Why learning lessons from PISA is as hard as predicting who will win a football match
by David Spiegelhalter, Winton Professor for the Public Understanding of Risk, University of Cambridge
I am a statistician and I love bucket-loads of data. So I jumped at the chance to make a BBC Radio 4 programme on PISA’s testing of 500,000 school students across 65 countries. But after talking to many people and examining past PISA reports and the new data released on December 3rd 2013, I have been left with fairly serious concerns about their use of statistical evidence.
I should first say that I admire PISA’s organisation and thoroughness, and in particular I like the style of maths questions used in the 2012 tests. These focus on problem-solving and require skills in number, magnitude, length, area, estimation, reading off graphs, percentages and so on. These are concrete tasks rather than more abstract algebraic work, and it would be great if UK 15-year-olds could take such questions in their stride.
Many people we spoke to said PISA was valuable for within-country comparisons, but there was repeated scepticism about comparing countries. Some of this concerns the ability to translate questions, although this may be less of an issue with the maths items. Here are some issues that arose.
Can we be confident about the numbers?
PISA’s complex and rather opaque statistical methods have been criticised by a range of statisticians, who believe there may be both bias and extra random variability. Each student only does around a third of questions and ‘plausible values’ are imputed for the missing data based on estimates of the difficulties of the questions, and taken from a sample of students. The ‘complete’ data (in fact 5 plausible sets) are then analysed using complex survey techniques to produce the country scores and hence the rankings. PISA says the choice of questions is not important and assumes each question presents the same level of difficulty to all 15-year-olds tested – Professor Svend Kreiner of Copenhagen University has published an analysis claiming that questions are not of fixed difficulty, and the choice of questions can make a huge difference.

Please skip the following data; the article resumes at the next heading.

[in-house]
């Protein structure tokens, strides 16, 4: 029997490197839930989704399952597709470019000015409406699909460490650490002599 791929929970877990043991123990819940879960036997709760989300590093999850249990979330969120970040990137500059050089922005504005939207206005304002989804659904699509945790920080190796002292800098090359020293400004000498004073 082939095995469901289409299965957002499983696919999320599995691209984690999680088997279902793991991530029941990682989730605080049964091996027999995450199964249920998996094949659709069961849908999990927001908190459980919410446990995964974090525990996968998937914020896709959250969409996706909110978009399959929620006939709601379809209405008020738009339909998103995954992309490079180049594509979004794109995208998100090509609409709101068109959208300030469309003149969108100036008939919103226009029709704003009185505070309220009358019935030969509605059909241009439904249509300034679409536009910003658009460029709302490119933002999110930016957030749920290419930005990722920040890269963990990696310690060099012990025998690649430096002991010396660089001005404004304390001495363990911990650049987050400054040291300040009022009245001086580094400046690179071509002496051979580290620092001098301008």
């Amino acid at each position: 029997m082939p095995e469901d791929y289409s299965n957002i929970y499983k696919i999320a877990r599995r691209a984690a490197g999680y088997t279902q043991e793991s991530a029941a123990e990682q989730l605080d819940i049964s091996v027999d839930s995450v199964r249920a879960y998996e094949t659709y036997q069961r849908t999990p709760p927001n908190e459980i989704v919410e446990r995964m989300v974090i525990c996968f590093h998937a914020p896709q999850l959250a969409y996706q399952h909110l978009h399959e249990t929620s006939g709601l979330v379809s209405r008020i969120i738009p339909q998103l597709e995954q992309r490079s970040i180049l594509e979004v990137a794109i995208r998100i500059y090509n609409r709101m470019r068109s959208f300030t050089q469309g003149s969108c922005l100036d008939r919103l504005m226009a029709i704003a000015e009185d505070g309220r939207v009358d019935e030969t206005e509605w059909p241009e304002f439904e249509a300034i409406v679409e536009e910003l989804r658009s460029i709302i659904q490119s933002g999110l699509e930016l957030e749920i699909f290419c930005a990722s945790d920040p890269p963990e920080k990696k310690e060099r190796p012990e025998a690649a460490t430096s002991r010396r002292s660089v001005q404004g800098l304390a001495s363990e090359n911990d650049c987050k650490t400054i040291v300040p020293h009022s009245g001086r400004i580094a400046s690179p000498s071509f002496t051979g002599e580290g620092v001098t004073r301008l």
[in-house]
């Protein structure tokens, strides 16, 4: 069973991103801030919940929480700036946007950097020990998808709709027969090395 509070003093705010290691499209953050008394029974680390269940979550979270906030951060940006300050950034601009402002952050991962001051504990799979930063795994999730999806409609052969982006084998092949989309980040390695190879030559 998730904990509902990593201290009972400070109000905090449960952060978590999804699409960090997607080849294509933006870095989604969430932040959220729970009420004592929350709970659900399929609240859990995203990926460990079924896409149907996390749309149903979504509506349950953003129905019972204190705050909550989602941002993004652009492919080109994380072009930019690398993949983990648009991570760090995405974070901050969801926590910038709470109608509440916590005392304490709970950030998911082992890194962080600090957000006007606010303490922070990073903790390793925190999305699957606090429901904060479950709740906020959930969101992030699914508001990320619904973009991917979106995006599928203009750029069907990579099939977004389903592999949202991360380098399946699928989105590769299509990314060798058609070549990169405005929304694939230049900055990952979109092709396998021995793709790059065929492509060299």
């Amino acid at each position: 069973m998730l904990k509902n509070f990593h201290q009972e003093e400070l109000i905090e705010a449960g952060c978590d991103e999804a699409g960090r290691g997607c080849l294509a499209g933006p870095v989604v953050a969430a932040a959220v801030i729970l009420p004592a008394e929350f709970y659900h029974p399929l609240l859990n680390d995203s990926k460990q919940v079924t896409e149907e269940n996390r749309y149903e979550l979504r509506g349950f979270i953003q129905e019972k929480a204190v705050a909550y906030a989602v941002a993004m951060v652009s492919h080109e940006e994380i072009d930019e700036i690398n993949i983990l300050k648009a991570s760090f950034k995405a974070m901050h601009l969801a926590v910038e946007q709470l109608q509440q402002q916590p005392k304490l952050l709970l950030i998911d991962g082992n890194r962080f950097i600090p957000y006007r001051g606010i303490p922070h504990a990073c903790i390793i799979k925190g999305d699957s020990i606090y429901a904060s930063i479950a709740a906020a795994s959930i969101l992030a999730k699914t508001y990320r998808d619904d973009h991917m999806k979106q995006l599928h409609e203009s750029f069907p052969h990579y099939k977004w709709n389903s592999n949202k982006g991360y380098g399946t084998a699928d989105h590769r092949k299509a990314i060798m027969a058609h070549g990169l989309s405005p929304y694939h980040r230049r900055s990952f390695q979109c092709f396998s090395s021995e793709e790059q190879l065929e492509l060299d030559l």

PISA does present the uncertainty in the scores and ranks– for example the UK rank in the 65 countries is said to be between 23 and 31 – but I believe that the imputation of plausible values, based on an over-simplistic model and assuming the ‘difficulties’ are fixed, known quantities, will underestimate, to an unknown extent, the appropriate uncertainty in the scores and rankings.
Can we tell why countries differ and change?
PISA tends to draw strong conclusions about what is causing differences and changes in performance, but this is based on retrospective analysis rather than setting up testable hypotheses. Some conclusions, such as better use of resources and increased teachers status, should be uncontroversial. Other findings are valuable, such as identifying that the Asian countries that excel at the maths problem-solving in fact have a rather abstract curriculum: this suggests to me that its their primary education that is giving them a strong sense of number and magnitude.
The Figure reproduced below comes from the PISA Summary report : it is clear that those who did well in 2003 tended to go down (apart from the star Asian contenders), while those that did badly in 2003 tended to go up (correlation is -0.6). This is exactly the pattern expected when much of the influence on the ranking is due to random variation, and is known as ‘regression-to-the-mean’, which reinforces my feeling that the precision of the estimates is not as great as claimed. When this pattern is observed, one should be very cautious about ascribing reasons for changes. While, with hindsight, any pundit can construct a reason why a football team lost a match, it’s not so easy to say what will make them win the next one.
What is PISA measuring anyway?
The additional data from PISA can provide fascinating insights: South Korea is high on attainment but bottom out of 65 countries for the question “I am happy at school”, and star-performers Finland and Estonia are only just above South Korea. Right at the bottom of the league table for “I am satisfied with my school” come Japan, Korea and Macao-China, while for “I enjoy getting good grades”, Japan, Korea and Vietnam are bottom. In contrast the UK fares rather well on these questions.
The crucial issue is that PISA provides performance indicators – no more and no less. It does not measure the functioning or the quality of an education system and, if PISA measures anything, it is the ability to do PISA tests. But the UK health service has shown that aligning policy along a few performance indicators can be damaging – we need to look at the whole picture.
In summary, PISA is a very valuable resource and has a huge amount to offer educational research. But my personal feeling is that PISA is over-confident in their conclusions and there may be some cherry-picking of evidence, particularly of reasons for changes. While international comparisons can inspire fine aspirations, policies should not be imported wholesale without careful testing in the home environment.